Rachel Griffiths’ quest to find the definitive Archibald portrait
Rachel Griffiths grew up with art. She trailed her mother, Melbourne artist, Anna Griffiths, around galleries. As a teenager, she fell in love with Joy Hester, “the Sylvia Plath of Australian art”, marvelling at her sketches during a school visit to the National Gallery of Victoria. Her year 12 portfolio is full of portraits of her friends. She married an artist, Melbourne printmaker, Andrew Taylor. Griffiths might, at a great cost to the big and small screens, have pursued a career as an artist, if something hadn’t held her back.
Finding the Archibald begins Tuesday night. Credit:
“I knew I couldn’t compete with my mother!” she says. “She’s an extraordinary maker and beautiful drawer. So I think I went into the performing arts because I thought, ‘I’ll never be as good as my mother!’”
The Oscar-nominated actress brings this lifelong passion to her role as host of the ABC’s Finding the Archibald, a three-part series celebrating and dissecting the national portraiture prize in its centennial year. Alongside Art Gallery of NSW curator, Natalie Wilson, who is compiling an exhibition of 100 (not necessarily winning) portraits from more than 6000 finalists, Griffiths sets herself an even more formidable task – choosing just one Archibald finalist that might represent the face of Australia 100 years from now.
“It’s much less about the changing face of Australia, although the centenary exhibition will certainly do that, it’s how [the prize] has changed how we see ourselves and how we project that image to the world. Ultimately, I think my journey is to pinpoint the portrait that speaks to shifts in our national identity.”
Her quest takes her into the studios of artists (Ben Quilty, Vincent Fantauzzo, Abdul Abdullah, Wendy Sharpe, Vincent Namatjira), and the homes of sitters (Asher Keddie, Wendy Whiteley, Deng Adut, John Howard). She also meets with miniaturist Natasha Bieniek, whose portrait of Griffiths is a 2021 finalist.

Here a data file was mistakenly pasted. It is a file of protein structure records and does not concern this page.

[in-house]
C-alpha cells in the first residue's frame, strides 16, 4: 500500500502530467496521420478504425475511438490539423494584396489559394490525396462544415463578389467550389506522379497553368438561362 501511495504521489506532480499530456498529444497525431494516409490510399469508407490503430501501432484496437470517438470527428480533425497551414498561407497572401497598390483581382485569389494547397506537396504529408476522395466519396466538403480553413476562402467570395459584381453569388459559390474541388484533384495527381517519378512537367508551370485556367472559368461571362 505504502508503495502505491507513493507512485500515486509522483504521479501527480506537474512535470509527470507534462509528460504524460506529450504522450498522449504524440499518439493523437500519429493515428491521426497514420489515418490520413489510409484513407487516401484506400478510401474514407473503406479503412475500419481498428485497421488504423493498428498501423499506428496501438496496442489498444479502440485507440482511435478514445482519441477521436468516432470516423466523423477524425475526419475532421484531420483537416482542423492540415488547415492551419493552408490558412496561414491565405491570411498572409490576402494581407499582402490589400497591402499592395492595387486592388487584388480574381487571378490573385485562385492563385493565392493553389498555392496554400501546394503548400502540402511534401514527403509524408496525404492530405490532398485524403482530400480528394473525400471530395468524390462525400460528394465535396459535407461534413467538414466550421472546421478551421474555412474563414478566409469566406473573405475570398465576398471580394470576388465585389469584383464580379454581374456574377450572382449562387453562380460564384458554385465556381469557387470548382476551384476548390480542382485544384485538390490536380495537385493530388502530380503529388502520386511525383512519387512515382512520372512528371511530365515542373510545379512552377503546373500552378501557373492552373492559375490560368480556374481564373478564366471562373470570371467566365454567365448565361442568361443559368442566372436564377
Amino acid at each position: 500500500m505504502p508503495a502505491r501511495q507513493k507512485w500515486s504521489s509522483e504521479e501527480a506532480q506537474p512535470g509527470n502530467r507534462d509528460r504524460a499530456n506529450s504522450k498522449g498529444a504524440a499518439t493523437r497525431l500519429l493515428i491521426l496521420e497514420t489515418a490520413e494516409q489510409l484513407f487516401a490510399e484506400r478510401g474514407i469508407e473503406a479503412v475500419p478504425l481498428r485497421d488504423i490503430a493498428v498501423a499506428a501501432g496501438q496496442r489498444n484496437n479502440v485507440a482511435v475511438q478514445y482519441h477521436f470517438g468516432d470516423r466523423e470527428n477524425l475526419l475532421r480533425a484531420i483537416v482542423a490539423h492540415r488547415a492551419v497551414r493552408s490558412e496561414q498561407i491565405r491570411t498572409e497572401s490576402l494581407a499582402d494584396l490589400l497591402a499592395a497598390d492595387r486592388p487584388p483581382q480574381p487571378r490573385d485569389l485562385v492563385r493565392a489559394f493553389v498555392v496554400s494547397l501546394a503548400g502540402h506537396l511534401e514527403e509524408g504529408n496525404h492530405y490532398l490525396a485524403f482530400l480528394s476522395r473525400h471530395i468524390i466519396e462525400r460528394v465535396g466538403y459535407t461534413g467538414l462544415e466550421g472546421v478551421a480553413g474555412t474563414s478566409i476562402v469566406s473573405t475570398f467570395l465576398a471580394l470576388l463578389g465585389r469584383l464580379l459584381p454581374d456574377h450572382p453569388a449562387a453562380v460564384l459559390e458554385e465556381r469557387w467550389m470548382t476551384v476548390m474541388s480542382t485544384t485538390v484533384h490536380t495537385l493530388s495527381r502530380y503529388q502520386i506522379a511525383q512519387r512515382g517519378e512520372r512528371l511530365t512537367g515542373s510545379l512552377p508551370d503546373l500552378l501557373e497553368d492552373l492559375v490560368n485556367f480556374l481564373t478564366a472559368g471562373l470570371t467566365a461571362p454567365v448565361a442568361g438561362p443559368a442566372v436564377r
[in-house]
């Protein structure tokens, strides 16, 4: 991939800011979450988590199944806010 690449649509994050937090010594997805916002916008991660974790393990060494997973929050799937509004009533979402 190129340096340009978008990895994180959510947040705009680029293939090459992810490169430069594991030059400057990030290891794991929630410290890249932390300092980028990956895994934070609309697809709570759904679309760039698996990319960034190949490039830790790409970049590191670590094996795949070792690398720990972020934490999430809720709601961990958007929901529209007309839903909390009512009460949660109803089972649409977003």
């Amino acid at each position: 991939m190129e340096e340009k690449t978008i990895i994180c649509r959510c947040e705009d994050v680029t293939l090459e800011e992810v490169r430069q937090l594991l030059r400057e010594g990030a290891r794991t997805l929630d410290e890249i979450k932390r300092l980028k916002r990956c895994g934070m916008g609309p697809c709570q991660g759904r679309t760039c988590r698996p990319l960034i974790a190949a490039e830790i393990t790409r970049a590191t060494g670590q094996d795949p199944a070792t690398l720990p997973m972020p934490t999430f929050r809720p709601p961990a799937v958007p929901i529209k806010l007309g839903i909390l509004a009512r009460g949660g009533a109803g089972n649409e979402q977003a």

“I think there’s a special place in purgatory where celebrity portraits go to die,” laughs Griffiths. “Who wants to live with a giant portrait of an actor? I think my portrait is the size of two iPhones. It’s absolutely tiny. I chose Natasha because there is a truth to her work. We started a week after Melbourne came out of the 111-day lockdown. We were both in this very domestic mindset. I think the portrait captures a shared understanding of that moment in time of being home with our children, within the safety bubble, for a very long period of time.”
Along with the controversies (William Dobell’s 1943 mould-breaking portrait of artist, Joshua Smith; the two years that the judges refused to award a prize at all; the question of photograph versus live sitter), the series charts the evolution of the art form, from literal likenesses of “distinguished” white men by a white men, to a much wider and more inclusive interpretation.
“In this country we are still enamoured with a muscularity of paint, with the legacy of the action painter. The masculinity of the guy who can really layer up his palette knife and smear it across the canvas.”
Griffiths is “not putting down men with loaded palettes. I love Nicholas Harding and I love Ben Quilty,” but she feels there is space for other, specifically feminine approaches.
“Many women artists, if they have families, seem to paint in a style where they can leave the painting, go and make dinner, put the kids to bed and go back to work. And they paint small. Natasha paints with one hair. Thea Perkins is very young. Her work is small and intimate – what you’d expect a young artist can afford to do … I think there’s an unconscious bias towards this obsessive muscularity, where you have to finish the canvas before the paint dries. It’s a race that men have always won.”
Finding the Archibald, Tuesday, 8.30pm, ABC
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